Can you make something suddenly disappear just by not talking about it?
Maybe magicians can, but even magicians don’t actually make things disappear.
They just use tricks of the eye to make people think they’ve made things disappear.
Chief Executive Leung Chun-ying is not a magician, but even if he is, he can’t make the issue of democracy disappear just by not talking about it.
Zhang Xiaoming, director of the central government’s liaison office, has said he will no longer talk about Hong Kong’s politics, but that is not going to make the fight for democracy go away, either.
It is wishful thinking for Leung to believe he can make the people of Hong Kong forget about democracy by focusing only on livelihood issues in the remaining two years of his term.
The democracy camp certainly won’t let him.
If pan-democrats won’t allow him to put aside democracy and focus only on livelihood issues, he will find it impossible to achieve his wish.
As the saying goes, it takes two to tango.
It is highly unlikely the democrats will tango with Leung by allowing him to set the agenda for issues to be discussed, especially in the Legislative Council.
Democrats will more likely tangle rather than tango with him.
It is not that they don’t care about livelihood issues.
They do, but they rely chiefly on championing democracy rather than livelihood issues to win popularity and elections.
They would be abandoning the main reason for their existence if they put aside their fight for democracy and follow Leung’s agenda of focusing only on livelihood issues for the next two years.
They would also be indirectly helping Leung win a second term if, by cooperating with him, he is able to make good headway in his aim of solving livelihood issues leading up to the 2017 election for chief executive.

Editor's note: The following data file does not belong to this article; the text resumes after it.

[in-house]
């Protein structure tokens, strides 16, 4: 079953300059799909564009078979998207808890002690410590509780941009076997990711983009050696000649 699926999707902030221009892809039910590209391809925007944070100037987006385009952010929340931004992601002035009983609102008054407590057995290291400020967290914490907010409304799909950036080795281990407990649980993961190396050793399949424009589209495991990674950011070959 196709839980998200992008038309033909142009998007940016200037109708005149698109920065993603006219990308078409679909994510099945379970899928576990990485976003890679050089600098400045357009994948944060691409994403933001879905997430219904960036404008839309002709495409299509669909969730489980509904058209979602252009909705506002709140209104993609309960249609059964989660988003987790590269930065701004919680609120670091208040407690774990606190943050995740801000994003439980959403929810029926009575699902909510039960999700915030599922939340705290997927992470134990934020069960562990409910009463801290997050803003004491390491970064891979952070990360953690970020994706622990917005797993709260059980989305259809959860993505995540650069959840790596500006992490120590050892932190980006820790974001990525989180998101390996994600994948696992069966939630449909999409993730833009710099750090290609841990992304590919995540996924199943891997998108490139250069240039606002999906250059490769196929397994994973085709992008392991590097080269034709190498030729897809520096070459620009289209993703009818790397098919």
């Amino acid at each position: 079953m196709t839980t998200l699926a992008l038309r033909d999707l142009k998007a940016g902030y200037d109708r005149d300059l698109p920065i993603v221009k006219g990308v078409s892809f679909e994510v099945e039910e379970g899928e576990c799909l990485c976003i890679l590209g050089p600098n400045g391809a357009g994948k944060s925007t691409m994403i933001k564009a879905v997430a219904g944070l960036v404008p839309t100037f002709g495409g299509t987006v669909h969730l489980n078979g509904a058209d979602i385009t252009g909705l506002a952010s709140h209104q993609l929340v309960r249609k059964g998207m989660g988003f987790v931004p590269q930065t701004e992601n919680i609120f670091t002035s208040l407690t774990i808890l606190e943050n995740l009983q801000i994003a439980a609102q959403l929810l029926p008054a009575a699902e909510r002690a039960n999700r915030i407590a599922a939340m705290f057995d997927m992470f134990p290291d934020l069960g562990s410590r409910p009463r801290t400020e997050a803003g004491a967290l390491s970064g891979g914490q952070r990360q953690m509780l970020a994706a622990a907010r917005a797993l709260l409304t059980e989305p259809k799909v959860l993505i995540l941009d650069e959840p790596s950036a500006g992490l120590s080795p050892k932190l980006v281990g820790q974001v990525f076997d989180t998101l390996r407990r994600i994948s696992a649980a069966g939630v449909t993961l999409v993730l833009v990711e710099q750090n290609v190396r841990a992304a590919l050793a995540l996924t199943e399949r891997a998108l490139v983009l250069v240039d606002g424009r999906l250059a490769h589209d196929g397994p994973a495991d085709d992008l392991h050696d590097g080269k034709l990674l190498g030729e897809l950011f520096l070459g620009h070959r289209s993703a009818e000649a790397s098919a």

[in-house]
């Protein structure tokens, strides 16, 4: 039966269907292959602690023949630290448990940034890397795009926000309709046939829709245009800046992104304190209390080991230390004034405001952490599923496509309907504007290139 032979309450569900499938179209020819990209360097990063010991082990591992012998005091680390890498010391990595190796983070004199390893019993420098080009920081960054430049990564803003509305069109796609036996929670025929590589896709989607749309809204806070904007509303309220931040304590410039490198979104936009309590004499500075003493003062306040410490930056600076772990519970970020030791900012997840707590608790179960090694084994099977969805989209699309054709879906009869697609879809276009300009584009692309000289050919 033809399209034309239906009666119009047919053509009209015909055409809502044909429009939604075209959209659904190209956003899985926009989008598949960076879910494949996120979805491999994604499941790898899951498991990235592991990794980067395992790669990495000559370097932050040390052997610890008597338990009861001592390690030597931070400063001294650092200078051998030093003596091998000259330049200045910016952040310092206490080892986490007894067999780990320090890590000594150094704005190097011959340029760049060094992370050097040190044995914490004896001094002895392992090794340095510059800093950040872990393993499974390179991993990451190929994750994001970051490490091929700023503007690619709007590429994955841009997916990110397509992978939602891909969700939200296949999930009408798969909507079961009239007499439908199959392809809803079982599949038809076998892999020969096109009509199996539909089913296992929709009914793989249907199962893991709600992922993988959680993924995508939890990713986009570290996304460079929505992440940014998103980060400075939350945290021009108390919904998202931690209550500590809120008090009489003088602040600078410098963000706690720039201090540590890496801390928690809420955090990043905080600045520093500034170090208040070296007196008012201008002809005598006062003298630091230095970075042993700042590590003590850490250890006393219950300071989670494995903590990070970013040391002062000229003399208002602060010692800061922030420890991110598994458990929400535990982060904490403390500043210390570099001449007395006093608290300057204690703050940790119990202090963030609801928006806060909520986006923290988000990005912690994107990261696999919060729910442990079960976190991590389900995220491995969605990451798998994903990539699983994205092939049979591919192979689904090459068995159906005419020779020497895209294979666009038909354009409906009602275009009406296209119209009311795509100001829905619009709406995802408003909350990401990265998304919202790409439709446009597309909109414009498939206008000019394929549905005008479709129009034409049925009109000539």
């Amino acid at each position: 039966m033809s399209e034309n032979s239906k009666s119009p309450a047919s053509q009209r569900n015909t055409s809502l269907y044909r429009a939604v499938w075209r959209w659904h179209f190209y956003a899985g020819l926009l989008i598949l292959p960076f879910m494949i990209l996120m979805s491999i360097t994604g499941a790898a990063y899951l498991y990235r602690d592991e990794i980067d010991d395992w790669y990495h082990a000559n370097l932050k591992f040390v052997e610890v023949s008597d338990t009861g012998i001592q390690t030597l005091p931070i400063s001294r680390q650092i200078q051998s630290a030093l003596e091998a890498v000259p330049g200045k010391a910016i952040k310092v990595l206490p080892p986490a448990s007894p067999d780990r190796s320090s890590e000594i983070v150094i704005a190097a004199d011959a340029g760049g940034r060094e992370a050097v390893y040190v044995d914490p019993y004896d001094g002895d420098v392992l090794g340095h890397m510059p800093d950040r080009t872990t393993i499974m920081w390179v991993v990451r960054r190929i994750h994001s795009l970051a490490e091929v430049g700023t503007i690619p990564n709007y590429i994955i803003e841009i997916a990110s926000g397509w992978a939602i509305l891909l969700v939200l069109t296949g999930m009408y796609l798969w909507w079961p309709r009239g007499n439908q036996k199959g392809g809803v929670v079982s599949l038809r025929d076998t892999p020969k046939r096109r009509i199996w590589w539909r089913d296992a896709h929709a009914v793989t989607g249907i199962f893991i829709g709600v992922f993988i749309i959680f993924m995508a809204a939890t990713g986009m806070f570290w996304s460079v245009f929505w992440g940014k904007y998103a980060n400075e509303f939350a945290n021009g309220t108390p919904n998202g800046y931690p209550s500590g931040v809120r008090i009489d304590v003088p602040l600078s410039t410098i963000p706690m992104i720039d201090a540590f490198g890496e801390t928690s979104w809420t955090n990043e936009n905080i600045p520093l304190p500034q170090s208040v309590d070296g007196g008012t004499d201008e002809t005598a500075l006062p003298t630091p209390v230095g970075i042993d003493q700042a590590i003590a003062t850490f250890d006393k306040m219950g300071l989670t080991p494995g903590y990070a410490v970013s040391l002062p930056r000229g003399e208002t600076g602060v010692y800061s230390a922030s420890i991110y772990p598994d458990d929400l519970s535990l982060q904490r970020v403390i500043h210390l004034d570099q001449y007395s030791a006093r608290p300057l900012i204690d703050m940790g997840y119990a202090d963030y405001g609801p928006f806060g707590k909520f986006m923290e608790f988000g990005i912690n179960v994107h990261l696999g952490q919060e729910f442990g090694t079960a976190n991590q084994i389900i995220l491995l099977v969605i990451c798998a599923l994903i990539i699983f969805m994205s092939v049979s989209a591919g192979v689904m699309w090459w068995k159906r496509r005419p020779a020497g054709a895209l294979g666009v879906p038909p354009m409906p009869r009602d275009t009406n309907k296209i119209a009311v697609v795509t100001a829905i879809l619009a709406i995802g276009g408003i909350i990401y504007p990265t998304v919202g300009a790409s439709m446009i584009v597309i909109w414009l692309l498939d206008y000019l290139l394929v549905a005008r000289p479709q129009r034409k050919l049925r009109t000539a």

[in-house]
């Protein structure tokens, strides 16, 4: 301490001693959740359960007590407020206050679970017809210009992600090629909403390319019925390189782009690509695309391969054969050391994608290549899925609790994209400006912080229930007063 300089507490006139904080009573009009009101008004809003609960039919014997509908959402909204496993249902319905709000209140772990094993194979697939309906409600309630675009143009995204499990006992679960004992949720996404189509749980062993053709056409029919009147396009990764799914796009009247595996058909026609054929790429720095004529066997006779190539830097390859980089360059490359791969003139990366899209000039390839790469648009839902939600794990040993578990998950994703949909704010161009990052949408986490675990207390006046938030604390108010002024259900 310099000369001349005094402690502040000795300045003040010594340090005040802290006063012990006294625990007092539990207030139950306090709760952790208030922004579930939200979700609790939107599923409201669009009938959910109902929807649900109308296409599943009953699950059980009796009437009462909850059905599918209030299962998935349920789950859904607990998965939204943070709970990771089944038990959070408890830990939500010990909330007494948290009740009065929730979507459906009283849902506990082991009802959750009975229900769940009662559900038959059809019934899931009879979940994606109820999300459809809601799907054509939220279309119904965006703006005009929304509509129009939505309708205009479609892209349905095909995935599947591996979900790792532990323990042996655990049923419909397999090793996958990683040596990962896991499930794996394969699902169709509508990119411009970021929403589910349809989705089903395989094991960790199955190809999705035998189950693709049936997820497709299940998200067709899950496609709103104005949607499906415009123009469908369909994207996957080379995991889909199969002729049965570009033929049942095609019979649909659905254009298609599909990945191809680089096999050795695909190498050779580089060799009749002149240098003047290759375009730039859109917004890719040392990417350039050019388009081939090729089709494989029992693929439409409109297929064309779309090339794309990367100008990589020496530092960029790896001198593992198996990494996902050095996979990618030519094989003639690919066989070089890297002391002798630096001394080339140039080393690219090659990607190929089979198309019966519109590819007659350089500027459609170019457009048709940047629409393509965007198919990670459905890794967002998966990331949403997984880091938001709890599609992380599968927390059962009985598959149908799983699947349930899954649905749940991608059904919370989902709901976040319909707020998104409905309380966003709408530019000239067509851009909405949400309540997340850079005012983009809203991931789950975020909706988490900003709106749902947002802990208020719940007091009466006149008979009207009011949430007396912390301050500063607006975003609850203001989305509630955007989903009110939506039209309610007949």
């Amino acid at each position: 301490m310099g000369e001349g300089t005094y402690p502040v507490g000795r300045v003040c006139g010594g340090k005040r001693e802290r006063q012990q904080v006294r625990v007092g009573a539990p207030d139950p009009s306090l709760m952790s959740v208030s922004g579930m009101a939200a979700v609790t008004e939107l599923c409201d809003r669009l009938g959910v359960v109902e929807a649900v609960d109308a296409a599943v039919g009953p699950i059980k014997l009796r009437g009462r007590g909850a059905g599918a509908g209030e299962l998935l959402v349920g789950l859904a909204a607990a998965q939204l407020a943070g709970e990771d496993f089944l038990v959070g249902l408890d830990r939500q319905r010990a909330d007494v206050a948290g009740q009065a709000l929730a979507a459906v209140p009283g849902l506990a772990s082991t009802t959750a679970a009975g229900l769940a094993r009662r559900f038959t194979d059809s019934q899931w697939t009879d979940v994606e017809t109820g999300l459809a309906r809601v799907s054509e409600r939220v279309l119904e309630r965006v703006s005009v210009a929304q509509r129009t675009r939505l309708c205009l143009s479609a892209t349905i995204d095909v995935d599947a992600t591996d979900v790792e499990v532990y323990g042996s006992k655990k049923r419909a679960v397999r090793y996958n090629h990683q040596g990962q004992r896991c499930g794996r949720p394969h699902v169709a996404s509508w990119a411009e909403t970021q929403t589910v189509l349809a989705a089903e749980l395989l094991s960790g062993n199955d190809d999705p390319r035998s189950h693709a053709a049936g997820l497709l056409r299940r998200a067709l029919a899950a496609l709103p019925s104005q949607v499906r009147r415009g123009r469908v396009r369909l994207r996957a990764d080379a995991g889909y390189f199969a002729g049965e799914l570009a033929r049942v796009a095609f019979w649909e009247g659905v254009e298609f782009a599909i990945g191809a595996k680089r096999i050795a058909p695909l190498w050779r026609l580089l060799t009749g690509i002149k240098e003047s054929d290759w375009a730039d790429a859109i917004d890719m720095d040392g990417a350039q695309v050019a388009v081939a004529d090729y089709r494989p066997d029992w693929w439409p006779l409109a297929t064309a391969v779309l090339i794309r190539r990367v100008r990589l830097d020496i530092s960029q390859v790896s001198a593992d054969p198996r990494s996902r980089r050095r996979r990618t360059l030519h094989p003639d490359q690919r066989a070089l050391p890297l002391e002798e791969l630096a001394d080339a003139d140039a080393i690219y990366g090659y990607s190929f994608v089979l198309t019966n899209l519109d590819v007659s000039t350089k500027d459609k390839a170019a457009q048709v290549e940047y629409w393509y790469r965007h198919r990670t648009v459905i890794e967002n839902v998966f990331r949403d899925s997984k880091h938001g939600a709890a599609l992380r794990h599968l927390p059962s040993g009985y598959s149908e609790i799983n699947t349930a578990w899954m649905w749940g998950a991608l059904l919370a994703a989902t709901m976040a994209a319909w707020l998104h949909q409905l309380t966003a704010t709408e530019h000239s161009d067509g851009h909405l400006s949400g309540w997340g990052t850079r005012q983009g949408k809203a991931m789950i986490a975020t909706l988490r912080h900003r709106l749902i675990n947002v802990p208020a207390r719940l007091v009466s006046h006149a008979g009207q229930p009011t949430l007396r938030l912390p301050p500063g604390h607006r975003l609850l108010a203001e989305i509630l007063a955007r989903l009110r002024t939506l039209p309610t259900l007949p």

As an unpopular leader who failed to win Legco approval for the electoral reform framework, the only card Leung can play to win re-election is to show Hong Kong people he has, at least, improved their lives during his first term.
It is hard to imagine the democrats cozying up to Leung to help improve his popularity.
Most of the people who vote for the pan-democrats do so because they want the pan-democrats to provide checks and balance against the government, to push for democracy and to prevent the central government from abusing the “one country, two systems” policy by exercising too much influence over Hong Kong’s domestic affairs.
They expect democrats to care about livelihood issues, but they do not want the democrats to blindly toe the government line in the same way the pro-establishment camp does.
Realistically, it is also wishful thinking to separate politics from livelihood issues.
The two are interlinked. Livelihood issues are also part of politics.
In Hong Kong, livelihood issues are not just a part of politics but also a big part of the reason so many people are fighting for so-called genuine democracy.
They believe the lack of genuine democracy has created many of the livelihood problems that Leung says he wants to solve.
Public opinion surveys have consistently shown that people demanding genuine democracy make up about half of Hong Kong’s population.
How can the democrats, and Leung, for that matter, pretend that these people do not exist by only focusing on livelihood issues?
What does Leung mean by livelihood and economic issues, anyway?
Does he mean the housing shortage, unaffordable homes, high rents, stagnant wages, the virtual disappearance of Hong Kong’s upward mobility ladder, especially for the younger generation, the joke that is the Mandatory Provident Fund, the inability of the minimum wage to provide a living wage, the lack of standardized working hours, the rich-poor gap, income inequality, our unfair society and the flood of mainland visitors?
In the minds of most ordinary people, the most urgent livelihood issues are unaffordable flats, high rents, the long wait for public housing, income disparity and our unfair society.
But when Leung talks about livelihood issues, he seems to focus more on closer economic integration with the mainland and reaping the benefits of China’s “one belt, one road” initiative.
He thinks long term on livelihood issues, but Hong Kong people think short term.
They want quick fixes on housing and other issues, but it is, of course, impossible for Leung to solve these issues in the remaining two years of his term.
Leung and the democrats also have a separate priority list of livelihood issues.